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B BRIEFING


From classroom to kitchen


FCSI France’s Communication Work Group is dedicated to presenting the full scope of foodservice consulting activities to its members. Here, Sylvaine Bouquerel FCSI addresses the key issue of foodservice training regulation


C


ontinuing vocational training is a pivotal aspect of continuing


education in general, not just in foodservice. As Article L 6311-1 of the French Labour Code puts it, “continuing vocational training is there in order to promote the vocational training of industry workers, in order to allow their continued employment, to promote the development of their skills, their access to different levels of qualifi cation, to contribute to the economic and cultural development, and to secure their career paths and social advancement”. This Labour Code also requires that: The training organisation must register a statement of all delivered training programmes with the French General for Employment and Vocational Training Division (DGEFP).


The training contract should stipulate the title of the action, nature of the action, duration of the action in hours, the number of trainees, dates and places of the training provided, modules studied and price. The training programme must present the objectives, teaching methods, structure, the ways it intends to monitor its implementation and to assess all the results.


Foodservice training


If in traditional education knowledge is at the core, in continuous training sessions it is the trainee who is at the heart of the exercise. On-site training, which is what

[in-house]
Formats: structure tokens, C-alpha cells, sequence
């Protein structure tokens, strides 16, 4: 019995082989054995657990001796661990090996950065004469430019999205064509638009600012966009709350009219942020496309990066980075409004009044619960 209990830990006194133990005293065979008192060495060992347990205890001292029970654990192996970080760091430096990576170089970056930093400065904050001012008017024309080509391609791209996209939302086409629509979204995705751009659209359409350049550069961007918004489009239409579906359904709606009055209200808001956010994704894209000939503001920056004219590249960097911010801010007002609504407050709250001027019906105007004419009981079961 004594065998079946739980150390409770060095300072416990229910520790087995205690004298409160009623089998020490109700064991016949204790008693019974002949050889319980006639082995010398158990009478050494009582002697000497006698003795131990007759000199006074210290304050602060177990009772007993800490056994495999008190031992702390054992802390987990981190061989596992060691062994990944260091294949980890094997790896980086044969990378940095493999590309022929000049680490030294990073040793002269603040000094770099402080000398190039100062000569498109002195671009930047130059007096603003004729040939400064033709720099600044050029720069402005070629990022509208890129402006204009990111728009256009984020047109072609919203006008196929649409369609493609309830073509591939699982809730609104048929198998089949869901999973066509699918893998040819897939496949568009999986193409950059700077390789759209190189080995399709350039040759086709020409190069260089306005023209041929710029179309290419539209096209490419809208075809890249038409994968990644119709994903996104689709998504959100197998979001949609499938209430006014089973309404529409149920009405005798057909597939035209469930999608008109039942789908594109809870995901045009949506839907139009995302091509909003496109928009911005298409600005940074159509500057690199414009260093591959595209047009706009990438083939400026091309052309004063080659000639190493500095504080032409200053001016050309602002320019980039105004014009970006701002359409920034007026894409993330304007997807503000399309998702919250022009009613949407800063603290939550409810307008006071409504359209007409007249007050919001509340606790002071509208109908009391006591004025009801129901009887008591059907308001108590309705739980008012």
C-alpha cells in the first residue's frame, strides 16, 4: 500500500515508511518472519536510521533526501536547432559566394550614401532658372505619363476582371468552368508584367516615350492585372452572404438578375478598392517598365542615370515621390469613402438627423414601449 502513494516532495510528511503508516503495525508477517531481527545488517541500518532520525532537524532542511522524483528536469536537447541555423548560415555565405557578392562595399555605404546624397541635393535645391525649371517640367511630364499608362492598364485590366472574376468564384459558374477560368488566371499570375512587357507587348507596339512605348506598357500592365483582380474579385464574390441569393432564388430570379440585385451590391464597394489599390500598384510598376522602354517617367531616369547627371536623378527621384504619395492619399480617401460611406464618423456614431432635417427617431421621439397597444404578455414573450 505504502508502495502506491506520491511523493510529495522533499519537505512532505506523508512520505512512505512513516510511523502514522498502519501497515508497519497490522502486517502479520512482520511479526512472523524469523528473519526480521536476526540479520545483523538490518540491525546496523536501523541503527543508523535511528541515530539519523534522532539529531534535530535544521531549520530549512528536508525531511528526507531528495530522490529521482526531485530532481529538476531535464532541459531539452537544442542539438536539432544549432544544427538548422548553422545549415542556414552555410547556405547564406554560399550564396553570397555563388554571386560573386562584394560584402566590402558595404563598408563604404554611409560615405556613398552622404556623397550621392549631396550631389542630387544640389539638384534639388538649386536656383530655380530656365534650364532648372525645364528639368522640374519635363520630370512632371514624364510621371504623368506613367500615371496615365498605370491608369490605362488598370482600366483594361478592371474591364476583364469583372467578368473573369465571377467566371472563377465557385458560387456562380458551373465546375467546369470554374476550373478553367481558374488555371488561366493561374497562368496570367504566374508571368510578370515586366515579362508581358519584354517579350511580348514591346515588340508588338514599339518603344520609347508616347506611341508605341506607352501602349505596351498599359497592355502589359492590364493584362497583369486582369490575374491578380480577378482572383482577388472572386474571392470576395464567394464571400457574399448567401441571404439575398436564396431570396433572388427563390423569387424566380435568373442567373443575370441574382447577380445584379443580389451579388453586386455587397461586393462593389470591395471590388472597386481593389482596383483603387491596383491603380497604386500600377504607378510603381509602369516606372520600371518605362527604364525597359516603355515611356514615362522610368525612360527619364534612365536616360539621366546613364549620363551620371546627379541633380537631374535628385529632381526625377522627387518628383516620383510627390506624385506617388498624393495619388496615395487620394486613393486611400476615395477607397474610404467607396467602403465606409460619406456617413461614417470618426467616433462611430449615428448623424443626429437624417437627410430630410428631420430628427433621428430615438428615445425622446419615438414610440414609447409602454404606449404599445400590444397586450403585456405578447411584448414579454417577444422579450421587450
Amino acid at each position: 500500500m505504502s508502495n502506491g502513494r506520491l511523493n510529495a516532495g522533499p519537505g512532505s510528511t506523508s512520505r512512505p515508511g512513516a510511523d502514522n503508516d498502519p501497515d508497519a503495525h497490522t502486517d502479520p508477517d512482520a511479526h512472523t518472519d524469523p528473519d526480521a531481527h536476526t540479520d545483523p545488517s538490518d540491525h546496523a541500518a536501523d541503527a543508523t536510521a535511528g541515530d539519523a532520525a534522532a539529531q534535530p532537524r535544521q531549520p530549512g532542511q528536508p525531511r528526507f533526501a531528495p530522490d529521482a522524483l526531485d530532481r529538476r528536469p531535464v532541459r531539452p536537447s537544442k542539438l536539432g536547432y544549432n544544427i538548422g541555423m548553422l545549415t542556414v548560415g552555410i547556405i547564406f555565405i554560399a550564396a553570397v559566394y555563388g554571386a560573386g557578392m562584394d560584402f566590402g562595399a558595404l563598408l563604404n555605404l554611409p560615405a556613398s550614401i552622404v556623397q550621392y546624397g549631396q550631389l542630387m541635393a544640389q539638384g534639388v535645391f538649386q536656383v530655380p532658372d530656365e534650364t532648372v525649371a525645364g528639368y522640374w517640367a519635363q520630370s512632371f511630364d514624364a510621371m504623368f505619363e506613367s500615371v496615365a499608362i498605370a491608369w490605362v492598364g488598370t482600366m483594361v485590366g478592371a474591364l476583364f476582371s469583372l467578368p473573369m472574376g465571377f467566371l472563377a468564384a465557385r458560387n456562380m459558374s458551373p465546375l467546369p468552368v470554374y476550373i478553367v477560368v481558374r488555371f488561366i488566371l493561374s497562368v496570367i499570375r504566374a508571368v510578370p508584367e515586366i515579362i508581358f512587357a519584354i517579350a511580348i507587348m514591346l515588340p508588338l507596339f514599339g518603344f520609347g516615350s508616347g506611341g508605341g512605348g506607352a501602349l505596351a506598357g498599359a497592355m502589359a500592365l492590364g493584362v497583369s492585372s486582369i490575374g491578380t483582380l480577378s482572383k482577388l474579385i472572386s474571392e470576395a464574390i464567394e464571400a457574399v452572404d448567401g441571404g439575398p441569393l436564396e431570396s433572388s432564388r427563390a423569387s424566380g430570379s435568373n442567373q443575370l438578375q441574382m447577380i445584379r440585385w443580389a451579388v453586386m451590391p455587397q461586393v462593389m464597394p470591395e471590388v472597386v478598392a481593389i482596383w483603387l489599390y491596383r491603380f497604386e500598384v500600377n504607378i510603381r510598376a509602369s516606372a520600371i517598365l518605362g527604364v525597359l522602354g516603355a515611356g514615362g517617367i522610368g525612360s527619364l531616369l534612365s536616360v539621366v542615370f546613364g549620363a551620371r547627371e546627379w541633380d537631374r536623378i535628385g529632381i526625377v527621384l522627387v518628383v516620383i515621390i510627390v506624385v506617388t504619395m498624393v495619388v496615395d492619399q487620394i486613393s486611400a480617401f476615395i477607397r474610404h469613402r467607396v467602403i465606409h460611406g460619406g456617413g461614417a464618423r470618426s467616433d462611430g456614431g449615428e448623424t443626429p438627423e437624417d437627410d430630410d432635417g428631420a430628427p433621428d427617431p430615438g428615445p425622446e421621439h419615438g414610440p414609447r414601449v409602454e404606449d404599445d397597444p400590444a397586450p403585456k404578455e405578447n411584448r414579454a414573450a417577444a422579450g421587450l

90


FCSI consultants undertake, can follow different aspects: theoretical classroom training or practical training in the kitchen. Theoretical training presents the


new item before it is incorporated into the restaurant. It provides knowledge of the subject and would be held in a training room.


Practical training promotes the introduction of changes. It is an adaptation to the workstation. It provides operational expertise, and takes place in a training room, kitchen or restaurant. The monitoring aspect assists employees in their adaptation to changes. It provides relationship know-how; it takes place in a training room and kitchen. According to American educationalist


Edgar Dale’s ‘Cone of Experience’ (see diagram), memory results can be ranked


Cone of experience


10% 20% 30% 50% 70% 90%


of what we read of what we hear of what we see


of what we hear and see


of what we say


of what we say and do


About FCSI France FCSI France comprises 55% professional and 45% allied members. The goal of the Society is to promote professionalism in foodservice and hospitality consulting.


Its activities include publishing


technical manuals, organising professional meetings and facilitating discussions between the members and the foodservice restaurant managers.


according to the methods of learning. His research suggested that the best assessments, therefore, are to be gained when the teaching methods are based on real know-how.


Training in place Training can take place in external (inter-company training) or internal (on-site training) sessions. If the fi rst is more appropriate for the development of themes common to several institutions, such as bio-waste recovery, the second focuses exclusively on issues of a site, a team or a work area (for example, storage). This process often wins the support of employees who fi nd it addresses their day-to-day concerns. It is centered on the knowledge provided by FCSI France consultants. Training facilitates and promotes the satisfaction of employees and aids the implementation of procedures. It also helps the team to think collaboratively on how the organisation can work and how they may divide the workload. Finally it


encourages people to think about their own behaviour in the context of the wider team, and helps to reduce interpersonal tensions and increase effi ciency.


Sylvaine Bouquerel FCSI is the administrator of FCSI France. Contact: fcsifrance@fcsi.org


For more go to foodserviceconsultant.org


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